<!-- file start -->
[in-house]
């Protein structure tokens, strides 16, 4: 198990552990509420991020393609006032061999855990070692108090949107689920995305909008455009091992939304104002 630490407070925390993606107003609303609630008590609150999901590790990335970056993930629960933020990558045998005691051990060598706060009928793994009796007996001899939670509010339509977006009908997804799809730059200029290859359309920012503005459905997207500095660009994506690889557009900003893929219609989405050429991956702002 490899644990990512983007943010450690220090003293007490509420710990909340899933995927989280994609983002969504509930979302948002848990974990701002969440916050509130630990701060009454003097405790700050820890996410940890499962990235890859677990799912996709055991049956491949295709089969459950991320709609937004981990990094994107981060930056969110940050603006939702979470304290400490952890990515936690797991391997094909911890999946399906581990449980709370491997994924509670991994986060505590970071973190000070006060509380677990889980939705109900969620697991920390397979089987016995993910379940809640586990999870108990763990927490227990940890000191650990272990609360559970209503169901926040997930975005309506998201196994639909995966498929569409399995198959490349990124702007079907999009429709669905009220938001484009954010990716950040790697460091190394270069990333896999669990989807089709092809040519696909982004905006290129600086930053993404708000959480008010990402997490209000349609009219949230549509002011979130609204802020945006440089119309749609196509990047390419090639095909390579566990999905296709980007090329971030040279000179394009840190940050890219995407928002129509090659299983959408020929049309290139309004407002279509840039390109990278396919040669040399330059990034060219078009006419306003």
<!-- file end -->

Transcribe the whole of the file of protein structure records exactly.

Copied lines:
[in-house]
């Protein structure tokens, strides 16, 4: 198990552990509420991020393609006032061999855990070692108090949107689920995305909008455009091992939304104002 630490407070925390993606107003609303609630008590609150999901590790990335970056993930629960933020990558045998005691051990060598706060009928793994009796007996001899939670509010339509977006009908997804799809730059200029290859359309920012503005459905997207500095660009994506690889557009900003893929219609989405050429991956702002 490899644990990512983007943010450690220090003293007490509420710990909340899933995927989280994609983002969504509930979302948002848990974990701002969440916050509130630990701060009454003097405790700050820890996410940890499962990235890859677990799912996709055991049956491949295709089969459950991320709609937004981990990094994107981060930056969110940050603006939702979470304290400490952890990515936690797991391997094909911890999946399906581990449980709370491997994924509670991994986060505590970071973190000070006060509380677990889980939705109900969620697991920390397979089987016995993910379940809640586990999870108990763990927490227990940890000191650990272990609360559970209503169901926040997930975005309506998201196994639909995966498929569409399995198959490349990124702007079907999009429709669905009220938001484009954010990716950040790697460091190394270069990333896999669990989807089709092809040519696909982004905006290129600086930053993404708000959480008010990402997490209000349609009219949230549509002011979130609204802020945006440089119309749609196509990047390419090639095909390579566990999905296709980007090329971030040279000179394009840190940050890219995407928002129509090659299983959408020929049309290139309004407002279509840039390109990278396919040669040399330059990034060219078009006419306003």